It's true - Ponsonby really is NZ's gay capital

By Simon Collins

Folklore has become fact in a new survey finding that one in every eight gay New Zealand men lives within about a half-hour walk of Auckland's Ponsonby Rd.

An Aids Foundation study, published in the latest Social Policy Journal, found that men in single-sex couples made up 5.2 per cent of all men living in couples between Westmere and Newmarket in the 1996 census.

That was more than 10 times the gay ratio in the rest of the Auckland region (0.47 per cent) and 14 times the national average (0.37 per cent).

Numerically, 351 of the country's 2883 men with same-sex, live-in partners, or one in eight, lived in the 16 Westmere-to-Newmarket census area units, including the inner city.

TVNZ digital services administrator Dennis Petrone, 26, and first-year university student Isaac Grey, 20, live in Upper Queen St and plan to move soon - but only to Ponsonby. Even Newmarket is too suburban.

"We went to Newmarket to see a movie and have a few drinks, and we were holding hands and wandering back to the city," said Mr Petrone, who comes from New York.

"It wasn't that anything felt uneasy, but we were definitely the only gay people around ... it somehow didn't feel comfortable holding hands. I was saying to Isaac, 'I can't wait to get back to K Road, where there are drag queens to protect you and lots of people in the streets to support you, people of our own flavour."'

Aids Foundation researcher Peter Saxton, who led the new study, said gay men naturally sought out places where other gay men lived.

"While the gay district concept doesn't really come as a surprise, for the first time we are able to see the implications of this for both research and service delivery," he said.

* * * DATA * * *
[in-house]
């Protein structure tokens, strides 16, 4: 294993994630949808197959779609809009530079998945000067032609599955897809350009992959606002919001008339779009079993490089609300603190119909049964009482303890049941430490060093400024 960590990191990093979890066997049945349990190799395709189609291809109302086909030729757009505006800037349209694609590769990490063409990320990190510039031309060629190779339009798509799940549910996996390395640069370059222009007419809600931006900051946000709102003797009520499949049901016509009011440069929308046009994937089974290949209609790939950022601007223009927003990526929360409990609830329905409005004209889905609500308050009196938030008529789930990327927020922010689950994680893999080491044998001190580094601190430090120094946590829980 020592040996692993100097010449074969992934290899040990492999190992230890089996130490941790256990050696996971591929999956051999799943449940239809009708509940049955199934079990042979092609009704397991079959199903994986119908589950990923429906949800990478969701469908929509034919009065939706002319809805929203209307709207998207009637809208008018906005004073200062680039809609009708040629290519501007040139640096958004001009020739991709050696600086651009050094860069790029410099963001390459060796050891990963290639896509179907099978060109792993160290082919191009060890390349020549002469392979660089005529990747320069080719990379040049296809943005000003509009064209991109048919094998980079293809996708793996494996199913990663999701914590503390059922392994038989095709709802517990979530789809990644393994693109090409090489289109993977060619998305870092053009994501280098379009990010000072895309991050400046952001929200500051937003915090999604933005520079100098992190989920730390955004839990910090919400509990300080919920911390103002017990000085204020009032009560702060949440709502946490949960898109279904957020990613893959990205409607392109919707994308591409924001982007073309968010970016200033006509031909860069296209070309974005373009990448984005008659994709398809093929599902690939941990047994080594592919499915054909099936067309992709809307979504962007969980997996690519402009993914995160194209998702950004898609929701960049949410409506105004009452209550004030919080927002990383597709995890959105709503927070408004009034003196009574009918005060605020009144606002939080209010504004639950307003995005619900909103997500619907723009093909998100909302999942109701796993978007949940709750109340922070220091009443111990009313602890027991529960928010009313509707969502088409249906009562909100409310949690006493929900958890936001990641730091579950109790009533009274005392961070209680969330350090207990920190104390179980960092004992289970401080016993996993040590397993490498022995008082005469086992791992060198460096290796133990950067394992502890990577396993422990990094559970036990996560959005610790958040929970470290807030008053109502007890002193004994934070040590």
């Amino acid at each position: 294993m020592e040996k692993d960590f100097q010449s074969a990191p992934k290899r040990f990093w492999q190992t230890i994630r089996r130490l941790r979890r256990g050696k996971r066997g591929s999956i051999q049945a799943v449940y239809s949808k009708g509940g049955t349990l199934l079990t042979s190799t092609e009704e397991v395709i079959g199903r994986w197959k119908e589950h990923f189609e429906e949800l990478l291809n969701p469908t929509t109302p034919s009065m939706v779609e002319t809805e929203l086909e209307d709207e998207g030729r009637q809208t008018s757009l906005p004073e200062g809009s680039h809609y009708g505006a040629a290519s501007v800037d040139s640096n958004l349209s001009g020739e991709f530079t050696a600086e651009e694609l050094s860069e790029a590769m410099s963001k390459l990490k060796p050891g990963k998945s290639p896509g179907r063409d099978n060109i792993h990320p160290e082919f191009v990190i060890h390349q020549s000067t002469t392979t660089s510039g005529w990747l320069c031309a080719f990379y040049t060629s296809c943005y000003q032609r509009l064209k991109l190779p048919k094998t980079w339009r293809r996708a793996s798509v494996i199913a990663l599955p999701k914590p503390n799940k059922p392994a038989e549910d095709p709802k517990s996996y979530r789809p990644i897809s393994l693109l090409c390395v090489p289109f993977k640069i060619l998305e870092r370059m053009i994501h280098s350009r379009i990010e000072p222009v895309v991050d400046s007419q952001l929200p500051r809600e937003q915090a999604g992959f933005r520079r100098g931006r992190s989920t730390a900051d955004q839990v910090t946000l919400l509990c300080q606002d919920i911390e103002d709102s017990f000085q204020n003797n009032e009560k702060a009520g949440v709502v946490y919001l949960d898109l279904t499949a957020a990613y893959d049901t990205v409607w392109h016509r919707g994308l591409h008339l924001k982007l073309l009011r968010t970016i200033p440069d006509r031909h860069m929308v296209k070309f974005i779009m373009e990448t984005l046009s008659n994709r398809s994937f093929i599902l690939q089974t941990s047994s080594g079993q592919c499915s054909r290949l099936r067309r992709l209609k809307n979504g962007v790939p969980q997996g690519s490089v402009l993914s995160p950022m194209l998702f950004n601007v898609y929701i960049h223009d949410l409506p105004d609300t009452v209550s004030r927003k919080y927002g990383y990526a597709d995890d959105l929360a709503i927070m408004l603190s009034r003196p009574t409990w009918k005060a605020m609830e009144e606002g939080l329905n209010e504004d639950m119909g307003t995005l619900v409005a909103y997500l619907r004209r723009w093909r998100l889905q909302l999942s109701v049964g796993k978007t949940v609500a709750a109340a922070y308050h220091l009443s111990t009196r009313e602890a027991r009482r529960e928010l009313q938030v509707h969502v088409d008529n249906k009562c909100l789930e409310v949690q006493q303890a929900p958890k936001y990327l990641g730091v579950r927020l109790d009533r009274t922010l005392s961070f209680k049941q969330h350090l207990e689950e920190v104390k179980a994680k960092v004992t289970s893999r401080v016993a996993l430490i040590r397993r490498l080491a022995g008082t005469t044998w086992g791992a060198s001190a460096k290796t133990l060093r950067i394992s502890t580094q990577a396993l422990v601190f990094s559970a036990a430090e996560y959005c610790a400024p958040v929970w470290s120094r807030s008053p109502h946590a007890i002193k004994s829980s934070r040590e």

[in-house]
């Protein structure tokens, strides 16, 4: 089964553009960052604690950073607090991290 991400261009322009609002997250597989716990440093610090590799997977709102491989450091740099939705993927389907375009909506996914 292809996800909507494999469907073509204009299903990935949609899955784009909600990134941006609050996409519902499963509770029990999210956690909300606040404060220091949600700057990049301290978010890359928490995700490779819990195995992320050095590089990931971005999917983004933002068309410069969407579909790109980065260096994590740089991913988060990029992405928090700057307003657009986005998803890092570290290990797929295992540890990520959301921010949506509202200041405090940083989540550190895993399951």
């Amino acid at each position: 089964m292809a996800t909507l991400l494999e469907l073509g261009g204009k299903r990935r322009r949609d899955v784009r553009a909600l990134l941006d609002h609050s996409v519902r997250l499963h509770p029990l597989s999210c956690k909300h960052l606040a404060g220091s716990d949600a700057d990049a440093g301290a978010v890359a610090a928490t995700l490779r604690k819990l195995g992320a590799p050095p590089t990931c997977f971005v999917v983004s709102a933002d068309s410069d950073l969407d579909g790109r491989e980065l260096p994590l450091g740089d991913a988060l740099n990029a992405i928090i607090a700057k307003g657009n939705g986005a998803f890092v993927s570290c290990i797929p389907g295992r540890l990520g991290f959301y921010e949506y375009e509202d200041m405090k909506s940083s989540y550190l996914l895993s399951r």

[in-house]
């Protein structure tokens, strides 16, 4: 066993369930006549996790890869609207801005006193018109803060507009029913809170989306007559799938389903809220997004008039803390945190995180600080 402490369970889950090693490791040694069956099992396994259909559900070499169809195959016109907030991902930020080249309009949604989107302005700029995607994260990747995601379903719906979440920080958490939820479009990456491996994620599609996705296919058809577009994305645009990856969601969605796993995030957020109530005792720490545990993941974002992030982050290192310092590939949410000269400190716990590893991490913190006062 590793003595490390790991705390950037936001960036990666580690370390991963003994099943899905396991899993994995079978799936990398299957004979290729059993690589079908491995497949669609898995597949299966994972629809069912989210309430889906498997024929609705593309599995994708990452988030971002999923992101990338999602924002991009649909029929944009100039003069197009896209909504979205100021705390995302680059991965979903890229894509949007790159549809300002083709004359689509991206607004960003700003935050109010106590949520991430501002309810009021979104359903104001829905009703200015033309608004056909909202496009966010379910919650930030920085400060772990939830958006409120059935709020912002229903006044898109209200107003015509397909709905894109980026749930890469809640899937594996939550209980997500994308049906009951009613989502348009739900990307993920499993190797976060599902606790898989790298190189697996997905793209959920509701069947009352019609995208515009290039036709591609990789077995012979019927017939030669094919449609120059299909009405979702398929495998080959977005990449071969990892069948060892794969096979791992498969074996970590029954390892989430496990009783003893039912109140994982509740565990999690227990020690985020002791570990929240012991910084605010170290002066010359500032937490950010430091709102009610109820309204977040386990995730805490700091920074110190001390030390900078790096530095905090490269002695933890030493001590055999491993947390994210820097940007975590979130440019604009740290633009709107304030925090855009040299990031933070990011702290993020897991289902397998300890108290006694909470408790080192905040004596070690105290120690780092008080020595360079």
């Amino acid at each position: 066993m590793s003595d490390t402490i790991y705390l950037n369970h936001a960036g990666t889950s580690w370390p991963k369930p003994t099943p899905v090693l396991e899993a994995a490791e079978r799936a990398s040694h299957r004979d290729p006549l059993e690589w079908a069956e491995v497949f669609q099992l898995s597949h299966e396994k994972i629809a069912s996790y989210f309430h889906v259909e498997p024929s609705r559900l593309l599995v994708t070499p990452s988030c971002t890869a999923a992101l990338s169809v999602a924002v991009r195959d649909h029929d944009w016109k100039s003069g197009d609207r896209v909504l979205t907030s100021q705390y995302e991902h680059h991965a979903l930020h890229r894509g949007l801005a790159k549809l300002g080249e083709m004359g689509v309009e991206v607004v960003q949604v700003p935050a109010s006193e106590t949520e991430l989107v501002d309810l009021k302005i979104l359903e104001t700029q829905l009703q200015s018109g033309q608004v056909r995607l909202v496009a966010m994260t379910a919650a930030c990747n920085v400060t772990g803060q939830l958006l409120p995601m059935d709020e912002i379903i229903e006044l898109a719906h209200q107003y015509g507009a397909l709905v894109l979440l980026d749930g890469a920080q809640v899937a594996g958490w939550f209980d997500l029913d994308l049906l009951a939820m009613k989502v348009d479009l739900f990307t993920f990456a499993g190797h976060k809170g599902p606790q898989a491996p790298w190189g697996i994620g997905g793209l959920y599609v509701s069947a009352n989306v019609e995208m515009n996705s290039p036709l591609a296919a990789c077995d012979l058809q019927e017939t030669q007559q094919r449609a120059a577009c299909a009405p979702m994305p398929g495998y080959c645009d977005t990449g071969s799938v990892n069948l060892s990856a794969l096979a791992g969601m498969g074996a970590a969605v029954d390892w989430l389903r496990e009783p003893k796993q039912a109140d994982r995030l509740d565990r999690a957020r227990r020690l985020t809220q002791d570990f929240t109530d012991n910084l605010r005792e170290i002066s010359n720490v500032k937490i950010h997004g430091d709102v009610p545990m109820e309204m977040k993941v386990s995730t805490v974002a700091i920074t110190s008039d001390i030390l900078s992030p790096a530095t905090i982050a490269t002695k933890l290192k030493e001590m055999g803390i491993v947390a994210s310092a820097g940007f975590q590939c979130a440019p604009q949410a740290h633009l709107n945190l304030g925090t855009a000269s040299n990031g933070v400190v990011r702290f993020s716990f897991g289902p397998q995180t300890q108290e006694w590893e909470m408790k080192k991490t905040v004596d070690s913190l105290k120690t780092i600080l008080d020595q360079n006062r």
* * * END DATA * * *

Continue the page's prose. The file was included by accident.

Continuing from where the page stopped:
"For example, if this district were left out of a national survey, it would exclude only 1.3 per cent of all males aged 15 and over, but 12-13 per cent of the estimated gay male population."

The study is based on a census question asking whether people had a spouse or partner living in the same household. Same-sex couples could be identified where two men in the same house ticked the "partner" box.

This left out both gay and heterosexual men with partners living in separate houses or no steady partners.

The gay share of the population might be under-estimated if gay men are less likely than other men to have steady partners, as suggested by a Massey University study that found 61 per cent of gay men had had more than one partner in the previous year.

Mr Saxton and co-author Tony Hughes said the numbers disclosing same-sex partners to the census were also reduced by fear of the state "monitoring" their homosexuality.

Preliminary data from the 2001 census showed the number of men living with same-sex partners jumped from 2883 to 4572, or more than 0.5 per cent of all men with partners.

The authors said this was "an increase in classification or willingness to disclose", not a rise in the actual numbers of gay men.

They cited other surveys indicating that about 2 per cent of men had sex with men at some stage in their lives.

In both the 1996 and 2001 censuses, 45 per cent of all men living with male partners lived in the Auckland region, compared with 27 per cent of the total population.

The next-biggest share in 1996 was Wellington, with 15 per cent of all men living with male partners. Gay proportions elsewhere included: Christchurch, 0.37 per cent; Dunedin, 0.33 per cent; Hamilton, 0.29 per cent; rural areas, 0.21 per cent.

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